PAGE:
A few weeks ago I announced a Summer Reading Group though the re-church network, a collective of emerging, missional Adventist leaders that I co-founded back in 2000. The book I chose is What Would Jesus Deconstruct? The Good News of Postmodernism for the Church, by John D. Caputo. Caputo is Thomas J. Watson Professor of Humanities at Syracuse University and is known for his work on Derrida and deconstruction (a quick look at his faculty page at the Syracuse website makes we want to drop everything and enroll to study with him).
What Would Jesus Deconstruct? is the winner of the ForeWord Magazine Best Philosophy Book of 2007 award.
The book discussion is taking place at the re-church blog and starts today with a post by me on the first chapter. The schedule of posts on this short book is as follows:
July 13 – chapter 1 – Ryan Bell
July 20 – chapter 2 – Samir Selmanovic
July 27 – chapter 3 – Zane Yi
August 3 – chapter 4 – Zane Yi
August 10 – chapter 5 – Ryan Bell
August 17 – chapter 6 – Samir Selmanovic
Here are excerpt from my initial post. You can find the whole thing here. It’s not too late to buy the book, read along and join in the conversation.
The title of the book, which we will be discussing here on the re-church blog, is a play on the title of the classic Christian novel, In His Steps, by Charles Sheldon. I distinctly remember reading this book when I was in college, over 100 years after it was originally published. It had a profound impact on me at the time. It helped me to see an important connection that I had mostly missed up that point in my life. Namely that my profession of faith in Jesus needed to have very tangible results in how I lived my life. Coming from a very conservative place at that time in my life, I was intimately familiar with the idea that my faith should make my life different. But that difference was always in the realm of personal piety and cultural taboos – “Do not handle! Do not taste! Do not touch!” (Col 2:21). But what Sheldon was suggesting is that my faith in Jesus had everything to do with how I treated others and even the systems of oppression that keep people broken.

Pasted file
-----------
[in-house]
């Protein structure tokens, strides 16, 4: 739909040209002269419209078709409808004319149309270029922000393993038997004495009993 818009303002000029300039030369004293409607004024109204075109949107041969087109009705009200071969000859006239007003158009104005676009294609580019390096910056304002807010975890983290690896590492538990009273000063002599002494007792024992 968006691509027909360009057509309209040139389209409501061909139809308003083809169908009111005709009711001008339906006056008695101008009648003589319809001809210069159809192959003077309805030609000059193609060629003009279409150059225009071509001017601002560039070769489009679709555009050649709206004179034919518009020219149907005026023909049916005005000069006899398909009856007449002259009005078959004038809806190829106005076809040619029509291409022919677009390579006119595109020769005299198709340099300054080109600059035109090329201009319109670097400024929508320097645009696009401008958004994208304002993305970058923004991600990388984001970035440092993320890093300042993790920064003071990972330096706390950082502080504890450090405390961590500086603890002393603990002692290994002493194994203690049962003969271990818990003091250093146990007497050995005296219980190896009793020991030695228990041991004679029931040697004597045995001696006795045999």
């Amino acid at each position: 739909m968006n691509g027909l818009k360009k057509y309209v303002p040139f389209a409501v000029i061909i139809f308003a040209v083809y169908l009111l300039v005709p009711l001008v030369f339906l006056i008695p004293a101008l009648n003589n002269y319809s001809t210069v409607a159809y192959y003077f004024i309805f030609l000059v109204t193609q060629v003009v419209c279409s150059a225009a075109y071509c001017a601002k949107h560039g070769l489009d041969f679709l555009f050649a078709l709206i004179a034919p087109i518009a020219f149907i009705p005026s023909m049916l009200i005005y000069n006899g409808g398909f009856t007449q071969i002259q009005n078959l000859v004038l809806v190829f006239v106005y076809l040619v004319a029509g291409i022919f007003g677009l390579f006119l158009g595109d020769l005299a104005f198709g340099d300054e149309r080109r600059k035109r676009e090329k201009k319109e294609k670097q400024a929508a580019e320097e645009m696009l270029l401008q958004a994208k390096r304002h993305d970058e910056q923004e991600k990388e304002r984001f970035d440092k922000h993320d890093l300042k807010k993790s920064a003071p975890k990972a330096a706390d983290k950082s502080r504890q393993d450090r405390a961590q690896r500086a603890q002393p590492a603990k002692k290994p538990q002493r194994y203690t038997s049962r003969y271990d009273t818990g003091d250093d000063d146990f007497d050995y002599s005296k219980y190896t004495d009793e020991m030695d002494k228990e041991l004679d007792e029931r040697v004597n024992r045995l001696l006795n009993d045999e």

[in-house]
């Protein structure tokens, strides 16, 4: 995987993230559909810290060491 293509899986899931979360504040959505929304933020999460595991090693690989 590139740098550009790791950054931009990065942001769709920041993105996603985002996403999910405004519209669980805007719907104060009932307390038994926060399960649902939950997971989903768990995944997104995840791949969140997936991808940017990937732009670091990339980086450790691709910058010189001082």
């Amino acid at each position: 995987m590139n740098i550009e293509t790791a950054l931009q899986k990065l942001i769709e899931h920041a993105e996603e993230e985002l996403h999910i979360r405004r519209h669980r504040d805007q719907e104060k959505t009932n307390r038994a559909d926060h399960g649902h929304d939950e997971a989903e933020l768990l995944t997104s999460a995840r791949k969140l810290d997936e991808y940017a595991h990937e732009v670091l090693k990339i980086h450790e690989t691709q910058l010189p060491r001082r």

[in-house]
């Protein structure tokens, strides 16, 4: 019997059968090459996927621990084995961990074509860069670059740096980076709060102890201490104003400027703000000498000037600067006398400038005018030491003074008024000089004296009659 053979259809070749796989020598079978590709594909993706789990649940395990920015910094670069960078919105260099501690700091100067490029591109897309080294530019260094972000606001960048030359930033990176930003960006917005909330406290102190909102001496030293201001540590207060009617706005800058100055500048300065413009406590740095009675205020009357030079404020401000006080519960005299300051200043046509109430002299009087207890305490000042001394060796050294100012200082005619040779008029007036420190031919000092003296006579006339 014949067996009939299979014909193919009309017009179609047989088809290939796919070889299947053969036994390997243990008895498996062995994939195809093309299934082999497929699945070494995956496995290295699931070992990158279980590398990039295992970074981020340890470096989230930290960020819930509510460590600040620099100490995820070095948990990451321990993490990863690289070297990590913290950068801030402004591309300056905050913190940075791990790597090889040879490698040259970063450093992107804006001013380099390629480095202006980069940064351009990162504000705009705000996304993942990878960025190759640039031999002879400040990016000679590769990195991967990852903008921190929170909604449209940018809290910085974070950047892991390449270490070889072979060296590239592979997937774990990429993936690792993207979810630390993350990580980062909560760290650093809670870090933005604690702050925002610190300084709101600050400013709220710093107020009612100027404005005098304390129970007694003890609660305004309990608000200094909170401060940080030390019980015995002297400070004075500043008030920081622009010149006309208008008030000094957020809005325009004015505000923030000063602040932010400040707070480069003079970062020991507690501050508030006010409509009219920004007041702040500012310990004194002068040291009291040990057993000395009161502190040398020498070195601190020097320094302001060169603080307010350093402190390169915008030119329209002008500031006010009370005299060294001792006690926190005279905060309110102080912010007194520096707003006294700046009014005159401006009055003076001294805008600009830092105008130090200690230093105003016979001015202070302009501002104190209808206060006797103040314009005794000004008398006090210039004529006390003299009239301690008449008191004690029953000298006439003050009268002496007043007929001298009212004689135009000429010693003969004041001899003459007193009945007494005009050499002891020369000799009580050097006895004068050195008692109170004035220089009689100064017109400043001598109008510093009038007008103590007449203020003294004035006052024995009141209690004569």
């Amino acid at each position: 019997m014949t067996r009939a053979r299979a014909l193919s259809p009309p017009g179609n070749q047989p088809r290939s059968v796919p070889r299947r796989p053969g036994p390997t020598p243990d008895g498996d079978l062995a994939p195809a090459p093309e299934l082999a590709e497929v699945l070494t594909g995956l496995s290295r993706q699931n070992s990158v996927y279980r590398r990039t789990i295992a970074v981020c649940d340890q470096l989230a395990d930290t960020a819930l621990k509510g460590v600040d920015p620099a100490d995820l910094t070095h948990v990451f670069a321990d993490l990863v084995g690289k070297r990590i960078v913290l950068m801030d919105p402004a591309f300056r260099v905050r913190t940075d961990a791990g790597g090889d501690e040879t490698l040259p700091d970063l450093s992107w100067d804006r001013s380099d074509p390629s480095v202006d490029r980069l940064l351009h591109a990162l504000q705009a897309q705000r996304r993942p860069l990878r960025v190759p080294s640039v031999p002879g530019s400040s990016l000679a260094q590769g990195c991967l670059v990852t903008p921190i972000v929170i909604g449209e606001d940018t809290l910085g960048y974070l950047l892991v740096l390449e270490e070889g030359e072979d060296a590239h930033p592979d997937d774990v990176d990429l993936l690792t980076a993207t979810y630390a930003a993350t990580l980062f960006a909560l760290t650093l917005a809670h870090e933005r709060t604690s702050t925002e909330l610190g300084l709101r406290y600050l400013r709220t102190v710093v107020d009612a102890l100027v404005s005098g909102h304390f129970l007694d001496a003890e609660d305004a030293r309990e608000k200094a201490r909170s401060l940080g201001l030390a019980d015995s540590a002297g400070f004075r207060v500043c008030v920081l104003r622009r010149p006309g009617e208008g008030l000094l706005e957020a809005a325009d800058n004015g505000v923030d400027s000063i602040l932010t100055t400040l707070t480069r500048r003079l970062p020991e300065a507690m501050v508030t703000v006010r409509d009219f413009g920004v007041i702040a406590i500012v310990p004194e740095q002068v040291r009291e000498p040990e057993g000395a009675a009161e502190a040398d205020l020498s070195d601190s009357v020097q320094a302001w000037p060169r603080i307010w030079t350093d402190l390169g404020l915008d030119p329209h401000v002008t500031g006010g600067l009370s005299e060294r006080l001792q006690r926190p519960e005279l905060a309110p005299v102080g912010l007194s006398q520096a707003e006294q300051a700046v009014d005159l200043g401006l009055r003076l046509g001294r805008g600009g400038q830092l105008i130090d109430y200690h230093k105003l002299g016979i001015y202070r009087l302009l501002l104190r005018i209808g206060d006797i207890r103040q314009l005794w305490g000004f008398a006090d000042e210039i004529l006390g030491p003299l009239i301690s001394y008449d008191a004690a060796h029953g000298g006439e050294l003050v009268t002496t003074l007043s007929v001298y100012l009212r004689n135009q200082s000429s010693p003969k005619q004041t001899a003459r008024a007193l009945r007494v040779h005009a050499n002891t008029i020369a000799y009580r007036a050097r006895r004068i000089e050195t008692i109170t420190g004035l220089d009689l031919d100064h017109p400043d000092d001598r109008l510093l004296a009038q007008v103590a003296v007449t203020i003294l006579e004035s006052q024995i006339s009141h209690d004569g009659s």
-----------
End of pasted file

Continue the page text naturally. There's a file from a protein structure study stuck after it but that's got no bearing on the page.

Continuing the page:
Adventism even more than Christianity in general, has put a great deal of emphasis on knowing “the truth.” We even use the word “Truth” as a kind of shorthand for Adventism as a denomination or movement. In this chapter, Caputo claims that deconstruction is an act of truth – “a hermeneutics of truth,” as he puts it. It seems to me that these two uses of the word truth are almost completely opposed to one another. The one standing for those who have carefully packaged “the truth” and the other for the “event” of the truth that is uncontainable, undeconstructable. The truth that Caputo is talking about is a truth that subverts the institutions that attempt to contain and control the truth and use it as a tool, or even as a weapon, to manipulate and control others.
How are we doing as being followers of Jesus who overturned the money changers’ tables in the Temple, daring to suggest that the truth could not be contained in the Temple?